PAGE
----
• When Intuit attempts to collect a chargeback and the merchant refuses to pay, the outcome is then explained to a third-party agency. Once outsourced, the merchant is responsible to pay the third-party agency along with any additional fees that are added by the agency.
  • All details are covered on the QuickBooks Online Terms of Service page in the merchant payment services section under Product Specific Terms, which you can find here.

Step 1: What to do when you get a chargeback

When a customer disputes a charge with their bank or credit card company, the financial institution notifies QuickBooks Payments.

QuickBooks checks for credits to the card when the chargeback is received. There are cases when we can't match the chargeback to the credit:

  • If the sale and refund amounts are different.
  • If you (the merchant) issue a credit to the card after the chargeback has already been posted to your account. If this happens, send a copy of the credit issued to the card or proof that a refund was given, such as the front and back copy of the cashed refund cheque.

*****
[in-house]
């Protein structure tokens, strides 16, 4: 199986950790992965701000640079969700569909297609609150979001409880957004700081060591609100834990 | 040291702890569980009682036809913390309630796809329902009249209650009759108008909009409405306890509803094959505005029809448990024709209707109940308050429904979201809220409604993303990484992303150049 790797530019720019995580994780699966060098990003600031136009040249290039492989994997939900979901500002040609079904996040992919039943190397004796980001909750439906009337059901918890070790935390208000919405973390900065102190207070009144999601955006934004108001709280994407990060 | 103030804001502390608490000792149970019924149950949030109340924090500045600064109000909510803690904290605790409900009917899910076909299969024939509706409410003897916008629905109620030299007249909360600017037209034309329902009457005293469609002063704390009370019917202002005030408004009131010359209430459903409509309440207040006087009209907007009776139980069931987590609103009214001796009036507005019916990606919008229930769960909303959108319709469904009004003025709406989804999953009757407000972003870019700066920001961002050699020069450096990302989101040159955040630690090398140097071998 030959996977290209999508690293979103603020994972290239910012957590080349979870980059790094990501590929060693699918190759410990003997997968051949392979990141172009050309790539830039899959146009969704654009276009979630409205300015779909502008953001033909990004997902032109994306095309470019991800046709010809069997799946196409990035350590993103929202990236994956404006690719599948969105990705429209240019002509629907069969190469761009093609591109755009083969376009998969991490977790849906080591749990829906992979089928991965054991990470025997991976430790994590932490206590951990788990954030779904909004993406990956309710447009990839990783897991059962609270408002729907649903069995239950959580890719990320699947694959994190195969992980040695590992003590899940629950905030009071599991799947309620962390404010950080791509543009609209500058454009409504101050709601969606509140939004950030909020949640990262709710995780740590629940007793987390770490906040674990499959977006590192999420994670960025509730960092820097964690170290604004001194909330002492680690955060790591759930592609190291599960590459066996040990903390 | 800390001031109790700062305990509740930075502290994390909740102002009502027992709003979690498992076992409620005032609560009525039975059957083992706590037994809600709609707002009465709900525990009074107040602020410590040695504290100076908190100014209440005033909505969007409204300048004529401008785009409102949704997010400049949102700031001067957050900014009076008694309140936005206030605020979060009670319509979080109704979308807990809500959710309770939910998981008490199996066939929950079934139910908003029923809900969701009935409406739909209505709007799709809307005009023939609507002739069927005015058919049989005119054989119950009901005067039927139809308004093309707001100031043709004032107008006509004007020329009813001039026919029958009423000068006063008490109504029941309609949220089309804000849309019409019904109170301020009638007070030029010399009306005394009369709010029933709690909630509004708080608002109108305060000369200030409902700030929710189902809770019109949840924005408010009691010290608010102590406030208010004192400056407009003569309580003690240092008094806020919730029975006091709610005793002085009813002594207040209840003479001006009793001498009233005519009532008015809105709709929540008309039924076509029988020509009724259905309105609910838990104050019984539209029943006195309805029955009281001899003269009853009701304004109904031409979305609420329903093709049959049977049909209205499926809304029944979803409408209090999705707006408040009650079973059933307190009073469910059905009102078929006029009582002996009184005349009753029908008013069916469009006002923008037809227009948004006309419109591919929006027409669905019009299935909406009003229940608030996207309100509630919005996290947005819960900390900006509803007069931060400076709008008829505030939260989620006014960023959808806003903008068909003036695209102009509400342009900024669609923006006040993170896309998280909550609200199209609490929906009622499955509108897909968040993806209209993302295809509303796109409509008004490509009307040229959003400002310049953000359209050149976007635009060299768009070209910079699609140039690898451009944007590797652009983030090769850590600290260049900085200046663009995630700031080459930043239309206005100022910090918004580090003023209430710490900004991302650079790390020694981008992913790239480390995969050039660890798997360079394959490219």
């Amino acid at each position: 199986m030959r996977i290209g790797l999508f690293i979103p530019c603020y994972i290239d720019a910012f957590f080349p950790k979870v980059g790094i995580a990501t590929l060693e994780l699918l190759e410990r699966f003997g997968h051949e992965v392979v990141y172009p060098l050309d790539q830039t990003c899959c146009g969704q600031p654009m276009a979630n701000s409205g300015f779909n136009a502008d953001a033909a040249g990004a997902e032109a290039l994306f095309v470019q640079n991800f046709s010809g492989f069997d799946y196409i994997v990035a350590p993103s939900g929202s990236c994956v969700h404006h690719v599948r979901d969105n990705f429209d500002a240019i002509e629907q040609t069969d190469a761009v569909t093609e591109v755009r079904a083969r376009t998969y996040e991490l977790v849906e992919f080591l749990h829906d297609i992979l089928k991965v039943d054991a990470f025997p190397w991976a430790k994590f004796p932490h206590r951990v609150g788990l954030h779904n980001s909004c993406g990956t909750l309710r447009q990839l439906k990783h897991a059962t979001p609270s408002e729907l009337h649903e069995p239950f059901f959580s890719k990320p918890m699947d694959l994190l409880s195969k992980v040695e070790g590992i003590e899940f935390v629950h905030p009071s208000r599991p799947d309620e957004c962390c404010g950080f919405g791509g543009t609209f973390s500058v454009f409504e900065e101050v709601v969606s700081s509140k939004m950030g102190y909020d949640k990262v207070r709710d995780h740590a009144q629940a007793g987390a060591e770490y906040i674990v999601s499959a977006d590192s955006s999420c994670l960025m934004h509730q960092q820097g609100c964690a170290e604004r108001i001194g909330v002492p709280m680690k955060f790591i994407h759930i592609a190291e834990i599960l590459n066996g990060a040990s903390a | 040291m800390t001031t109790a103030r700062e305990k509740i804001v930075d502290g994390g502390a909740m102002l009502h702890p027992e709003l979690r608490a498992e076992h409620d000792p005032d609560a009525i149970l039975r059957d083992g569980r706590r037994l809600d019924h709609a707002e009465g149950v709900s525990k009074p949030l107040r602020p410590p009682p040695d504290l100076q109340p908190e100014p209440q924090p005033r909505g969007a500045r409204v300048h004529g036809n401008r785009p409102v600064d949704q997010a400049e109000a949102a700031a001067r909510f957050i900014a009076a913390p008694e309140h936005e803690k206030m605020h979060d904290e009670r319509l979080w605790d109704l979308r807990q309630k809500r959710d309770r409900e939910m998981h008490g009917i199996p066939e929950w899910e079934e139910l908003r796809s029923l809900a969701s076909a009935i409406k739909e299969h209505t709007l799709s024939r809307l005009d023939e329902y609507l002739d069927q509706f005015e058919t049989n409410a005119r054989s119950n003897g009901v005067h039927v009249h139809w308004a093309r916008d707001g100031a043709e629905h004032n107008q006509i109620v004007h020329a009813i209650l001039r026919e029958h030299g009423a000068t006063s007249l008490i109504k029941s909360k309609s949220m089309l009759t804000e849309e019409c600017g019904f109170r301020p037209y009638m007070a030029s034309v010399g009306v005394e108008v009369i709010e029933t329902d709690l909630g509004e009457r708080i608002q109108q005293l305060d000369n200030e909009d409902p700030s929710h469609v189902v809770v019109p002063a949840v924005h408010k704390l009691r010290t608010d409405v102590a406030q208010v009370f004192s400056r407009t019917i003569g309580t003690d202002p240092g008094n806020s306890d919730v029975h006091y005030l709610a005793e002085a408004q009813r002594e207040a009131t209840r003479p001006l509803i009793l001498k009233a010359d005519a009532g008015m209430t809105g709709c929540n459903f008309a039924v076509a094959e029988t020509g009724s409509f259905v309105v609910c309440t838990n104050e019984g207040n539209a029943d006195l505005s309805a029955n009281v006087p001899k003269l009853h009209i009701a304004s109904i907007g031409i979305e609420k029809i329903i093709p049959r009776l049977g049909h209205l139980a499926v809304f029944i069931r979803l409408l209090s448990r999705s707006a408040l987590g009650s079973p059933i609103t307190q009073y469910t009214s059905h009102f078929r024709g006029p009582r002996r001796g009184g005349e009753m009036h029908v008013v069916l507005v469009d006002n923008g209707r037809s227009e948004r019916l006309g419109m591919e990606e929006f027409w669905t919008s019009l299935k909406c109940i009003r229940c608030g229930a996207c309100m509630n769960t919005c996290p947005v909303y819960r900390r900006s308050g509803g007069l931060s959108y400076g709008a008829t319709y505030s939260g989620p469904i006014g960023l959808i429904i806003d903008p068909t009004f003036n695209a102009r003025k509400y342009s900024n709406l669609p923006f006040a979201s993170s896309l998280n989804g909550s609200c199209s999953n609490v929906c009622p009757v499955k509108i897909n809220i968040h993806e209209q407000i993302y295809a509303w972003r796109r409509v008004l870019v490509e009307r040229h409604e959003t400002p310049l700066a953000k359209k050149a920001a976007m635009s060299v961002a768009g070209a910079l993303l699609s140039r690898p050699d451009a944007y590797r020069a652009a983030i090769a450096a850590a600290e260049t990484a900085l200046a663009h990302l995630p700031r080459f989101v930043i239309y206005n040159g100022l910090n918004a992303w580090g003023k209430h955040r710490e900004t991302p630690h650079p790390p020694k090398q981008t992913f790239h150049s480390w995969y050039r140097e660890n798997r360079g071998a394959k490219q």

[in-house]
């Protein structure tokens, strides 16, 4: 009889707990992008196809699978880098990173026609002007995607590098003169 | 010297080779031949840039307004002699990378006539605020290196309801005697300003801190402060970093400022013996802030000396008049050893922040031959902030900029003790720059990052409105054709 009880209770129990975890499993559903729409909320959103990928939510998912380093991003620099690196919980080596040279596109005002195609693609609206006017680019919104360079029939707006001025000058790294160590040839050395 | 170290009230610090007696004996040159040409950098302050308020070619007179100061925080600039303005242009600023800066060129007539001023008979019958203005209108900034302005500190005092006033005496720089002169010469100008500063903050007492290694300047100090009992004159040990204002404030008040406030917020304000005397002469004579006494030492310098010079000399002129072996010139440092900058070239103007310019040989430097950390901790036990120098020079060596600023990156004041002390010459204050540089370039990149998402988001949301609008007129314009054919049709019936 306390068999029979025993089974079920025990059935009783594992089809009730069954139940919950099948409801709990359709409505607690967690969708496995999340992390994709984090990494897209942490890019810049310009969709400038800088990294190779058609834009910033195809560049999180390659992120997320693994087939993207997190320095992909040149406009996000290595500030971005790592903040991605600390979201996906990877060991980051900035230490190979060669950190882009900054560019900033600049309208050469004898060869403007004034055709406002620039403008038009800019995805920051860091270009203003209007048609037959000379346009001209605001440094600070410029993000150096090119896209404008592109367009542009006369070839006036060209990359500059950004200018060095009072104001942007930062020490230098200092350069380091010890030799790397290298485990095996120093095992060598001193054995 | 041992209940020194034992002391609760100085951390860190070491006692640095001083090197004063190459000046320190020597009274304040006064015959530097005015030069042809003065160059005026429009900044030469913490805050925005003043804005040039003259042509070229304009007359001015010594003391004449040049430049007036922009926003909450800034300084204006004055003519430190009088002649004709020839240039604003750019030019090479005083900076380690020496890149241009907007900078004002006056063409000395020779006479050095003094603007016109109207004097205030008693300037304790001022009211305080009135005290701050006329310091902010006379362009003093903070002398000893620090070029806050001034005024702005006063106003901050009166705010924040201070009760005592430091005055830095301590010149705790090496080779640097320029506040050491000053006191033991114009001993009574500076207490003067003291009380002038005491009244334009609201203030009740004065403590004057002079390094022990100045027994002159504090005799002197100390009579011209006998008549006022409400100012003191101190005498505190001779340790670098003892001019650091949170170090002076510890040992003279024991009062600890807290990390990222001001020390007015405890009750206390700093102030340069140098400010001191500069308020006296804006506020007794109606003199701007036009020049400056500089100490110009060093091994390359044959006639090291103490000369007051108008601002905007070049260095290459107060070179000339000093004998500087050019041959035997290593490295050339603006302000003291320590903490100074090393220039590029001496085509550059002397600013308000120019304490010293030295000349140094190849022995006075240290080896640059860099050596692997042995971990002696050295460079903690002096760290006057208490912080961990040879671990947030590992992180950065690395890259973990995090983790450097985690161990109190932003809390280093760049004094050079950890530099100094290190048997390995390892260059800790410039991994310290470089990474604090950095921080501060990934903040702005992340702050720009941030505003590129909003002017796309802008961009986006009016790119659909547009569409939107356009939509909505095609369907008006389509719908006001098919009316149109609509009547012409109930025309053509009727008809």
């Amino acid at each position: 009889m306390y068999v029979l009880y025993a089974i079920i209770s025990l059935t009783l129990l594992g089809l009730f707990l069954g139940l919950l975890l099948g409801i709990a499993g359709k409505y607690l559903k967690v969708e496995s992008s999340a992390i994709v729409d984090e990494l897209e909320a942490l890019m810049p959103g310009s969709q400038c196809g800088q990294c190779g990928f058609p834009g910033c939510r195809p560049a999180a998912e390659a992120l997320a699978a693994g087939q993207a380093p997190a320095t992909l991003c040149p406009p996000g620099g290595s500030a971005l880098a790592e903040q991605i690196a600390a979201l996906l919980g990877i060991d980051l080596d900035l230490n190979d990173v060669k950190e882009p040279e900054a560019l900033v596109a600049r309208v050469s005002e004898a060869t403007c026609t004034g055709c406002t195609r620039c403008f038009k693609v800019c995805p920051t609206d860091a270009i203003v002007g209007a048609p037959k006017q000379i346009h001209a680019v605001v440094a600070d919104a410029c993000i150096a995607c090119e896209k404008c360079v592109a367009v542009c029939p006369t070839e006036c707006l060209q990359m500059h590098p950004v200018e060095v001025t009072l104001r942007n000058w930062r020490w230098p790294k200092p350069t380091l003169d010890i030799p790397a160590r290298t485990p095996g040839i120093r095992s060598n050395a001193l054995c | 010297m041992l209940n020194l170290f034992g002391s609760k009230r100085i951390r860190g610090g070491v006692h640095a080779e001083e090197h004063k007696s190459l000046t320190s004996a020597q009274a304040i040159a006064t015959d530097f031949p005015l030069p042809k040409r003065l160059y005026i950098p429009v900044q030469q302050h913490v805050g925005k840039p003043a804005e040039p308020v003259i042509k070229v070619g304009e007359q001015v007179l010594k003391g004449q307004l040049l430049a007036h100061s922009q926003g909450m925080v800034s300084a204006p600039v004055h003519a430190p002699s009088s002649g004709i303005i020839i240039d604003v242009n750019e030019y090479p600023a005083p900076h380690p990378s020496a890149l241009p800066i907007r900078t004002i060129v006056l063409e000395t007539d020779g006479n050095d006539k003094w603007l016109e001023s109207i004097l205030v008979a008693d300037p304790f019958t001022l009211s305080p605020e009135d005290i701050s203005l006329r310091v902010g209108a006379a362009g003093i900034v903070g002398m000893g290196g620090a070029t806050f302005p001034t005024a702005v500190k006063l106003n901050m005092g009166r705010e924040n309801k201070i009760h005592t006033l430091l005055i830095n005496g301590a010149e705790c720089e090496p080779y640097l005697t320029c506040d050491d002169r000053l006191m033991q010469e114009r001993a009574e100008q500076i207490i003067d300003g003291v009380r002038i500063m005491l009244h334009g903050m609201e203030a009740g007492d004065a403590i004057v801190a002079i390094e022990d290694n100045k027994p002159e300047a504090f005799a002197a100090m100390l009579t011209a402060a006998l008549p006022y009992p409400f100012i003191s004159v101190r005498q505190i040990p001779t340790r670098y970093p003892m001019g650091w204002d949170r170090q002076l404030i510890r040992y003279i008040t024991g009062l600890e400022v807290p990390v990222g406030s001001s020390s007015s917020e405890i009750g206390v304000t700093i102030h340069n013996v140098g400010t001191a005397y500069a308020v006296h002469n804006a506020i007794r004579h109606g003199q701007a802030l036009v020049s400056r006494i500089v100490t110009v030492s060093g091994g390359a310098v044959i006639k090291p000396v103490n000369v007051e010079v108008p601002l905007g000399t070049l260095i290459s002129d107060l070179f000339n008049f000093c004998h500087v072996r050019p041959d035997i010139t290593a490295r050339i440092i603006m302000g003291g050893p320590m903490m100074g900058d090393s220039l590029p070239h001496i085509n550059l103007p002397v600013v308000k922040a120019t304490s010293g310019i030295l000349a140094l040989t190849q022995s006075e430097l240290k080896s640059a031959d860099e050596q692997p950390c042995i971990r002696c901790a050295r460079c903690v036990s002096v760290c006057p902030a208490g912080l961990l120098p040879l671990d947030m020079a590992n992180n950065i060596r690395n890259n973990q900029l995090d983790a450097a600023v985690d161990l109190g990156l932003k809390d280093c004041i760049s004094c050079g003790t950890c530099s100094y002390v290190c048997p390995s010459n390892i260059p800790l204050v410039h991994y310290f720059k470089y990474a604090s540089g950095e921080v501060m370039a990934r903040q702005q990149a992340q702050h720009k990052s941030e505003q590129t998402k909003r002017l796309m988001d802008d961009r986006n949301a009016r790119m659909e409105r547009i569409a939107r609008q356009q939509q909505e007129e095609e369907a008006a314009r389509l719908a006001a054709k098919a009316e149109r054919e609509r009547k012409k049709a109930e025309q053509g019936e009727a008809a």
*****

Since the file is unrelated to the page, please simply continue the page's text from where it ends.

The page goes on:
• If you issue a refund outside your QuickBooks Payments. If this happens, send proof of that payment to us.

If you didn't give a credit, or we can't match the credit to the chargeback, the customer's card issuer credits the original charge amount to the cardholder. The credited amount, plus a $25 fee, is then debited to you, the merchant. This fee isn't a penalty. It's used to cover related costs.

When this happens, we'll email you about chargeback notices or retrieval requests. Don't worry, the email will give you clear instructions for what to do next.